State agency opts to counter Kansas Supreme Court ruling.
A long-standing plan to expand the Sunflower Electric Power Corp. facility at Holcomb has experienced its share of twists and turns.
Court challenges over emissions and other protests powered by environmentalists have blocked the path to the project that would deliver an 895-megawatt, coal-fired power plant at the Holcomb station, a needed venture in meeting future energy needs in an affordable way.
A recent chapter in the saga saw the Kansas Supreme Court rule the Kansas Department of Health and Environment's original issuance of a construction permit in 2010 didn't account for new emission standards from the federal Environmental Protection Agency.
The ruling sent Sunflower's permit request back to the KDHE for greater scrutiny of the new standards before the permit could be issued.
KDHE viewed the situation differently, however. The agency issued an addendum to the permit that essentially says new standards addressed by the state Supreme Court have been met, as the KDHE deemed what the court ordered already in place.
Through the addendum process, KDHE is contending the construction now may take place — in essence dismissing the court ruling.
The KDHE move could be a sign of more to come from Gov. Sam Brownback and a conservative Republican majority in the Kansas Legislature who have suggested they would find a way to counter a pending court ruling on school finance if it doesn't go their way, and the state is directed to pony up significant additional funding for K-12 public schools.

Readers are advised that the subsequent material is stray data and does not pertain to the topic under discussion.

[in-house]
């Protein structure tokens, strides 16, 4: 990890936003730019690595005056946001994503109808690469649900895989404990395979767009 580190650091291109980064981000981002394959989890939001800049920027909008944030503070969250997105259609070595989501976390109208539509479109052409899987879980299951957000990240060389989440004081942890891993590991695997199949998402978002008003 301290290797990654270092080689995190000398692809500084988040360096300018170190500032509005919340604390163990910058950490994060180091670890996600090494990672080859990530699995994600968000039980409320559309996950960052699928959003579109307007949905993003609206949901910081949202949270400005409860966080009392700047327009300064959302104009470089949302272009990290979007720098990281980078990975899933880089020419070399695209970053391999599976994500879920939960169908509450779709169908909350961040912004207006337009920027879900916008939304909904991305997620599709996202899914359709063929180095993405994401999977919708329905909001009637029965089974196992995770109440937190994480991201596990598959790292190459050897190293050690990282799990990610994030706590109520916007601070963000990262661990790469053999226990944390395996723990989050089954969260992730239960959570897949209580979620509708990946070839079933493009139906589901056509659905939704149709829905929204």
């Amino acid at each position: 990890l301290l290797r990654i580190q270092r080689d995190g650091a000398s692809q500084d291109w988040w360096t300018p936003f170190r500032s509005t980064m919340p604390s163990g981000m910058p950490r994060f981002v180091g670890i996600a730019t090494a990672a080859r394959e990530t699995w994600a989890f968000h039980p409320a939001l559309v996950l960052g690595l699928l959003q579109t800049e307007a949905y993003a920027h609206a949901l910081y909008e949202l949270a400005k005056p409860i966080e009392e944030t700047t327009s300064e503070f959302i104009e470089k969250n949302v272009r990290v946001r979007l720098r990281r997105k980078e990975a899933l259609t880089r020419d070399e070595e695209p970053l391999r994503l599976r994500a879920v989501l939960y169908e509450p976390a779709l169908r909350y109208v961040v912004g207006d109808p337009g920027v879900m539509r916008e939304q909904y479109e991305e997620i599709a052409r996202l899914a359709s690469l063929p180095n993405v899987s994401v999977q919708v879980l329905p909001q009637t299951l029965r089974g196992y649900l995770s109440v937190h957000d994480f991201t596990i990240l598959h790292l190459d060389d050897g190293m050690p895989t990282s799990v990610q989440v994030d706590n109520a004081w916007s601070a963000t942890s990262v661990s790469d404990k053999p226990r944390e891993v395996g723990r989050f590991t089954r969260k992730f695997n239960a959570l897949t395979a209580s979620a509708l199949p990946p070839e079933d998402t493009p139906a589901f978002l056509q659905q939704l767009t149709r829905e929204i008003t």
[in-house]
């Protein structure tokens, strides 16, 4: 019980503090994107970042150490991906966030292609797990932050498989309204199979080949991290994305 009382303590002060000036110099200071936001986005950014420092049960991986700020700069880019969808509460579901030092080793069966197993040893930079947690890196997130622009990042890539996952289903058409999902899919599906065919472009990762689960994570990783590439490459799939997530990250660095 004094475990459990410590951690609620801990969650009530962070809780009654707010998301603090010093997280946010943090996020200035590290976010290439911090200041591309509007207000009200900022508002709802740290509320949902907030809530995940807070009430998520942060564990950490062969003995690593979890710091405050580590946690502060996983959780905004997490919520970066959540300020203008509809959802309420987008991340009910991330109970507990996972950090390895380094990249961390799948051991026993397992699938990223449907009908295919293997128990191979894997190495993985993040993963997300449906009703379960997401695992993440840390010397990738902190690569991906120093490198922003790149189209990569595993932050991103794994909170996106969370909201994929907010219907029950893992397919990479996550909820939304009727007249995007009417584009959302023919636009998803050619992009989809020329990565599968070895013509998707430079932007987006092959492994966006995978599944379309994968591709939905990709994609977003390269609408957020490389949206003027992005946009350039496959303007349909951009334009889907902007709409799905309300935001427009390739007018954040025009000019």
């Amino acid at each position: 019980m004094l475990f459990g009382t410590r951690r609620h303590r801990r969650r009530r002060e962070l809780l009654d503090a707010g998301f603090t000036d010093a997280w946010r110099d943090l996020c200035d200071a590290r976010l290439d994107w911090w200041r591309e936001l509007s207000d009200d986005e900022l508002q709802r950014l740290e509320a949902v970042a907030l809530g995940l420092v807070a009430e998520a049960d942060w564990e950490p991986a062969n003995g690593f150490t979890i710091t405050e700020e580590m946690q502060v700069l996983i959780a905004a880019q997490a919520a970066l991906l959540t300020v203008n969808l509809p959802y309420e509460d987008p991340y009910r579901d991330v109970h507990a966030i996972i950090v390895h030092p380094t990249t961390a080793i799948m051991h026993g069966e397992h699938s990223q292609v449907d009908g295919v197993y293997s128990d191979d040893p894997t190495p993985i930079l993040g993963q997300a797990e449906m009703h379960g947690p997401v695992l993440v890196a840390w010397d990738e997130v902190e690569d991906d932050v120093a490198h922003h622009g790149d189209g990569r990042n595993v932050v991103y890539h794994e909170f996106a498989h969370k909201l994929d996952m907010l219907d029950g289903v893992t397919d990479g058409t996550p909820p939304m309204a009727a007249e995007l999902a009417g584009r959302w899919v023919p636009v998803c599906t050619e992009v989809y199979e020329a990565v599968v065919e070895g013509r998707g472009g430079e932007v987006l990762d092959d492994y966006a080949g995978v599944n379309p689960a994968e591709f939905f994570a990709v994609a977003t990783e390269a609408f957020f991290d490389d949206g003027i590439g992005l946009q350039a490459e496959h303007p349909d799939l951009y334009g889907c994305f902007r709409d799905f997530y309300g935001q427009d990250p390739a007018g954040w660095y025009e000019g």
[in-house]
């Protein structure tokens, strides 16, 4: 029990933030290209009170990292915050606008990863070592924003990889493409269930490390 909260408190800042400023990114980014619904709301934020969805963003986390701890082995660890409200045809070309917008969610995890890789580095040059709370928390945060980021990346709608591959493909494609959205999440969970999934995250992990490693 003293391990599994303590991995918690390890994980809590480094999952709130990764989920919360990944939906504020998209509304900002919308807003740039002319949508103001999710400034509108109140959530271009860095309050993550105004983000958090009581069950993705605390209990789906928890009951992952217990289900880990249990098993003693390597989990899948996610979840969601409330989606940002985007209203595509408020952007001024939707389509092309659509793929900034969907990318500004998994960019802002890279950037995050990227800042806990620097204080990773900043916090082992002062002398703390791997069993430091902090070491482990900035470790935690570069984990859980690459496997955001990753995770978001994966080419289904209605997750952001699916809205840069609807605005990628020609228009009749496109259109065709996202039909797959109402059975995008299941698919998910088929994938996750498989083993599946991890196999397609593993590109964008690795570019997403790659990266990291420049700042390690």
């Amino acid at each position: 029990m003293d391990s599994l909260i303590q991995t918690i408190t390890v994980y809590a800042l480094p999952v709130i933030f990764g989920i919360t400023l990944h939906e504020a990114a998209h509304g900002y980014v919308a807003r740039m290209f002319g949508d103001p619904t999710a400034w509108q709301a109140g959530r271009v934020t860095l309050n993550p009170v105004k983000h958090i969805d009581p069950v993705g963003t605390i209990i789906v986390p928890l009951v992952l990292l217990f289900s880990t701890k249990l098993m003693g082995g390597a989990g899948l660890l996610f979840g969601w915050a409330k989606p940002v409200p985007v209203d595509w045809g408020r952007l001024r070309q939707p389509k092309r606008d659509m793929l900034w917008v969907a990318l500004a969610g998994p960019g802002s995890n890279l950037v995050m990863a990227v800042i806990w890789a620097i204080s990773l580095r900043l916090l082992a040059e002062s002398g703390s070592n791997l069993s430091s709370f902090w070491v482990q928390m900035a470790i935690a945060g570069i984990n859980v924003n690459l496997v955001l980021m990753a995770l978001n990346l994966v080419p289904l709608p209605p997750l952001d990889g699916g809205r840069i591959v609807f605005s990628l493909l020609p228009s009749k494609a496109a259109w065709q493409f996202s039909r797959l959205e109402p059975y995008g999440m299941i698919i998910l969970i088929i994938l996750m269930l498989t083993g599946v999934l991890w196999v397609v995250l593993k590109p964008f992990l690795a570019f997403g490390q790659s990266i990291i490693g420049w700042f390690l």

Meanwhile, the public has an opportunity to weigh in on the latest Sunflower-related issue, as the KDHE recently opened up a public comment period on its addendum to the construction permit.
Public input may be submitted through Feb. 19. A public hearing also has been scheduled for 5 p.m. Feb. 19 in the Garden City High School auditorium.
Prior public hearings on the proposed Sunflower plant expansion sparked contentious exchanges among people on both sides.
While we would expect more of the same this time around, it also will be interesting to see how one state agency apparently not interested in backing down to the court system will fare.